Havana was the last of the first seven villages founded by order of Diego Velázquez. Havana Vieja was founded by the Spanish on November 16, 1519 in the natural harbor of the Bay of Havana. It became a stopping point for the treasure laden Spanish Galleons on the crossing between the New World and the Old World. In the 17th century it was one of the main ship-building centers. The city was built in baroque and neoclassic style. Many buildings have fallen in ruin in the later half of the 20th century, but a number are being restored. The narrow streets of old Havana contain many buildings, accounting for perhaps as many as one-third of the approximately 3,000 buildings found in Old Havana. It is the ancient city formed from the port, the official center and the Plaza de Armas.
Old Havana was destroyed and burned by the French corsair Jacques de Sores. The pirate had taken Havana easily, plundering the city and burning much of it to the ground. After limiting the scarce defenders, De Sores left without obtaining the enormous wealth that he was hoping to find in Havana. The city remained devastated and set on fire.
Since the incident, the Spanish brought soldiers and started building fortresses and walls to protect the city. Castillo de la Real Fuerza was the first fortress built; initiated in 1558, the construction was overseen by the engineer Bartolomé Sanchez.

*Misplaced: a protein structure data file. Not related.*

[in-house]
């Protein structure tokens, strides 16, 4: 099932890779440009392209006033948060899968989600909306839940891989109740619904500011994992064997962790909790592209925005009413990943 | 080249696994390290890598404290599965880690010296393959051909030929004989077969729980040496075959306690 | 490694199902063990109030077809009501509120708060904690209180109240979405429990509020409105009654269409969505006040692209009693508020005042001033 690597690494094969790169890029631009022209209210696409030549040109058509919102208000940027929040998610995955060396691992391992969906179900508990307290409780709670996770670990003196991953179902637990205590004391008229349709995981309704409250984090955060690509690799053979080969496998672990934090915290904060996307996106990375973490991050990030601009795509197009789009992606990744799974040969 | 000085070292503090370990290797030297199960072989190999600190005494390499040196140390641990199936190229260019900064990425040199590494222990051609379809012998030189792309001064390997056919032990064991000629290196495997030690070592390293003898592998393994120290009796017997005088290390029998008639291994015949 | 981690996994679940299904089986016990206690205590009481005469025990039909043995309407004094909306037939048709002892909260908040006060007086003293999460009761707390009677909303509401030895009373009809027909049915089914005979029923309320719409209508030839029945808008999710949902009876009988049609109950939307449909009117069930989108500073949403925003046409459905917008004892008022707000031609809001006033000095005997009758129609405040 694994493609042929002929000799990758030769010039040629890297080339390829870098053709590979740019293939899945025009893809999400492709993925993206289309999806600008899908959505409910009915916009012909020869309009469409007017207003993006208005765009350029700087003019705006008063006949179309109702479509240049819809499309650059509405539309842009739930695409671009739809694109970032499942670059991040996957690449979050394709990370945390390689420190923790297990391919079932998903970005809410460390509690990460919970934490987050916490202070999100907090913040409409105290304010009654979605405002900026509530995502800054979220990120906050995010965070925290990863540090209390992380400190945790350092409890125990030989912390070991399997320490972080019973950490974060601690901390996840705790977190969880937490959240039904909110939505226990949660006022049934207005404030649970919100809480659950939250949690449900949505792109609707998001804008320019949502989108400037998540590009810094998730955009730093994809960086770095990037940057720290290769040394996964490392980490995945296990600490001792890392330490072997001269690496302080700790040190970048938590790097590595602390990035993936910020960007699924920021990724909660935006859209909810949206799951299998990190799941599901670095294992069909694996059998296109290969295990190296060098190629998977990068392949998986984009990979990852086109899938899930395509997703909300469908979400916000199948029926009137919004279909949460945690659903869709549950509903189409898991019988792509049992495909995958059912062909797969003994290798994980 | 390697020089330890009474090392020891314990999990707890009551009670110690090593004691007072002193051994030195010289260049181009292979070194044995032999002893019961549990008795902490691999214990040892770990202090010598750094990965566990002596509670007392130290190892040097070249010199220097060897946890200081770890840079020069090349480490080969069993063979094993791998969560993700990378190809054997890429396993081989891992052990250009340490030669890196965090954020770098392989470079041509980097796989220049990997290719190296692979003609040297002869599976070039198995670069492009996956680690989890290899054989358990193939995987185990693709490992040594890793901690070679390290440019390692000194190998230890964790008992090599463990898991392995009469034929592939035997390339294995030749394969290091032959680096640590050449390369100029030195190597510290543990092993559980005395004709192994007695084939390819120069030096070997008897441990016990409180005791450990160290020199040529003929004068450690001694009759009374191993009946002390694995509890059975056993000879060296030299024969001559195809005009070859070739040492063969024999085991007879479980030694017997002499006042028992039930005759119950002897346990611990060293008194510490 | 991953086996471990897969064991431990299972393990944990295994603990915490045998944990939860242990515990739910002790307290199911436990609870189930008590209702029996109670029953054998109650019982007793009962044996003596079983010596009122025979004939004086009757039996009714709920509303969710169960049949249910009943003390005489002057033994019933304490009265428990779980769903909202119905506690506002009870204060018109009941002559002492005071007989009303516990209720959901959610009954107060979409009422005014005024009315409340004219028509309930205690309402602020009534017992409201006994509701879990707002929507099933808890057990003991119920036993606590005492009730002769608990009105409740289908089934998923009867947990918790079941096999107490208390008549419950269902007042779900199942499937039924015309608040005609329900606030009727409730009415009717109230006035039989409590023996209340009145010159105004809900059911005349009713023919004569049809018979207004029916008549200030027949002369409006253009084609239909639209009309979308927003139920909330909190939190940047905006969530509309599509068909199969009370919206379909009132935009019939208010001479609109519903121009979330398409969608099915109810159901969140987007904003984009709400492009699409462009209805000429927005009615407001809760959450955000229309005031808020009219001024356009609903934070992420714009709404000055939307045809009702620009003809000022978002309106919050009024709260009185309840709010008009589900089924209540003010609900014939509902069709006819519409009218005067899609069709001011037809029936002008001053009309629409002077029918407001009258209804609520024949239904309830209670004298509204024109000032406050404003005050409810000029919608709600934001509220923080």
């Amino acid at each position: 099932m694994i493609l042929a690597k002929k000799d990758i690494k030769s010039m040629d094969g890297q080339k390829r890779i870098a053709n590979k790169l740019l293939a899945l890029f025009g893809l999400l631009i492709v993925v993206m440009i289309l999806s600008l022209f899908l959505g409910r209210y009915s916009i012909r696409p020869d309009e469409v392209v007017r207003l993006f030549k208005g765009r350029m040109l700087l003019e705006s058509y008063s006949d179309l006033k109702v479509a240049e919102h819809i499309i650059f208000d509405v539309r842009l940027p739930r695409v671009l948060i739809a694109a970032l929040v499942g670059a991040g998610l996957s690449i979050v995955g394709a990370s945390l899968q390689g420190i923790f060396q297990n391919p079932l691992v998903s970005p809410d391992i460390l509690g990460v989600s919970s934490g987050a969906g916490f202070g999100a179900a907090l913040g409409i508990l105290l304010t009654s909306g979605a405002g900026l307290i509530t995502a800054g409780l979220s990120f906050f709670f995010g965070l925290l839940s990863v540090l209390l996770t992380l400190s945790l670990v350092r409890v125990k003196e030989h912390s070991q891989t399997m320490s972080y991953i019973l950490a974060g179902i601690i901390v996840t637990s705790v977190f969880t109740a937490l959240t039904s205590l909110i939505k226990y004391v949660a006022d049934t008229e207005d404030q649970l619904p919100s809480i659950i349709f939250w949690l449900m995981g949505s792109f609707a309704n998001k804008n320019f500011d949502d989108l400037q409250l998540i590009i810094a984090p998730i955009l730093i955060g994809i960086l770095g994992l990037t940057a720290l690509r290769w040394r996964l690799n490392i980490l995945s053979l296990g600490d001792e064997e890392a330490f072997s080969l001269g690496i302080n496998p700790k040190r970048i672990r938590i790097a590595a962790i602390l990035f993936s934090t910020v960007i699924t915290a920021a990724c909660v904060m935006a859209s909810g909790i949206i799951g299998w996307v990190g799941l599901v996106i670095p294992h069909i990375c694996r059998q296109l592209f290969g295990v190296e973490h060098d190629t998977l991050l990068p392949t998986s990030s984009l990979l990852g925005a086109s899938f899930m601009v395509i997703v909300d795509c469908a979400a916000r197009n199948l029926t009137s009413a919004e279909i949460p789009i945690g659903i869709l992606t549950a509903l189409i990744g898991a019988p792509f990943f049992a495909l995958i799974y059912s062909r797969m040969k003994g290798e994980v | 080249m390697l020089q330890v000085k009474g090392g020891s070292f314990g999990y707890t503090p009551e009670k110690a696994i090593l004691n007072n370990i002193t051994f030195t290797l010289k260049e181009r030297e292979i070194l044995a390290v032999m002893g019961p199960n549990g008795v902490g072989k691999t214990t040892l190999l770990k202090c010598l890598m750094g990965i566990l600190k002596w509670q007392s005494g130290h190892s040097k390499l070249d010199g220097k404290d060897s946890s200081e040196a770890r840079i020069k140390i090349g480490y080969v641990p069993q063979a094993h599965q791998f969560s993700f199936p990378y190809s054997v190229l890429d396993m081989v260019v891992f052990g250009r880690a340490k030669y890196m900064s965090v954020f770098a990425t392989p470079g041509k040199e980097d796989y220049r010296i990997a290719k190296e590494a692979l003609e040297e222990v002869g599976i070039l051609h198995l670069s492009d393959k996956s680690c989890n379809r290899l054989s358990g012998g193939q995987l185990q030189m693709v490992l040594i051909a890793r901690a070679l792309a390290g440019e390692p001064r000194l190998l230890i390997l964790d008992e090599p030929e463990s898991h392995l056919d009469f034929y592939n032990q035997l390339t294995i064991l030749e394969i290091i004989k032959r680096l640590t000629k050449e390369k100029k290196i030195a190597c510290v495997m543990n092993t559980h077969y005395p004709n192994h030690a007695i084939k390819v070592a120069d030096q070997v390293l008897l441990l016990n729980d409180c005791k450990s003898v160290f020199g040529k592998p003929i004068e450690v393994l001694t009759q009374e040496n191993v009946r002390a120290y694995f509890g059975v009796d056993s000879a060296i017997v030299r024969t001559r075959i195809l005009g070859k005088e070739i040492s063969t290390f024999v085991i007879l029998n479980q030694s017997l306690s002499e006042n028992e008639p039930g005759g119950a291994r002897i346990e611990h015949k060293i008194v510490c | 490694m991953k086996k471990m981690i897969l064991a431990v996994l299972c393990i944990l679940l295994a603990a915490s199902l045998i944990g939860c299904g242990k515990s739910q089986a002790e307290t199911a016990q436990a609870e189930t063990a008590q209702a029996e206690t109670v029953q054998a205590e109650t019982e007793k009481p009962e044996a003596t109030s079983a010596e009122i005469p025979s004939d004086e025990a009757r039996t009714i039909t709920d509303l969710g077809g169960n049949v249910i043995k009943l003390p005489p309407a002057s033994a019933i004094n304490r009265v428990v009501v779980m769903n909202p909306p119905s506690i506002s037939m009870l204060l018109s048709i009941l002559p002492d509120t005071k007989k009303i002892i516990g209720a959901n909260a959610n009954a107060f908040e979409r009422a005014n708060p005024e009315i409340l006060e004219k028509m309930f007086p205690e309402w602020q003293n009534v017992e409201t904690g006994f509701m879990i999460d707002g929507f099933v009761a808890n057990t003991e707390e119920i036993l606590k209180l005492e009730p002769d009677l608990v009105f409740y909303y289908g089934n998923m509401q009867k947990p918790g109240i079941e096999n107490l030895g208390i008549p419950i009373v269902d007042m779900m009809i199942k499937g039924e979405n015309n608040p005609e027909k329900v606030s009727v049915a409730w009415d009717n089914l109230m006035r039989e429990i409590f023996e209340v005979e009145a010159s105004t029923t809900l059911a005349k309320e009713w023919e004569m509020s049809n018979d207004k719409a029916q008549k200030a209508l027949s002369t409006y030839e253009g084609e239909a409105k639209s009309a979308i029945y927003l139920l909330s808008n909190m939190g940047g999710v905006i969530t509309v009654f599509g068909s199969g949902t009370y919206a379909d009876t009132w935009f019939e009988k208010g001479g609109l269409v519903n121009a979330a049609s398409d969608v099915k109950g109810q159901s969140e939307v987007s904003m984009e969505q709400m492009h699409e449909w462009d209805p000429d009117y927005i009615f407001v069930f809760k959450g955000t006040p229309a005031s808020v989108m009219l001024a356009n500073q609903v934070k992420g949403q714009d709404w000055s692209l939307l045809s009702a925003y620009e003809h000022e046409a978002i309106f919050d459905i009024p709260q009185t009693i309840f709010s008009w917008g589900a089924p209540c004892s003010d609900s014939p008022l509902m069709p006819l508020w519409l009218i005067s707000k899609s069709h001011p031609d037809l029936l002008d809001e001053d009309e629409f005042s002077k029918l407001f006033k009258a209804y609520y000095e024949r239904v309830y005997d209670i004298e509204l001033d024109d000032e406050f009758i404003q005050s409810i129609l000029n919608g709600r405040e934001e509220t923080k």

On the XVII century, Old Havana received two Royal Graces, when being declared in 1634 by Royal Decree, as Key of the New World and Safeguard of the Western Indies, and in 1665, the right to use its own shield, where were represented, with tree turrets, the castle (Castle of La Real Fuerza, Morro and La Punta) that then defended the city.
Old Havana resembles Cadiz and Tenerife. Alejo Carpentier called it "La ciudad de las columnas"(city of the columns), but it could also be named for the gateways, the revoco, the deterioration and the rescue, the intimacy, the shade, the cool, the courtyards... In her there are all the big ancient monuments, the forts, the convents and churches, the palaces, the alleys, the arcade, the human density.
The Cuban State has undertaken enormous efforts to preserve and to restore Old Havana through the efforts of the Office of the Historian of the City, directed by Eusebio Leal Spengler.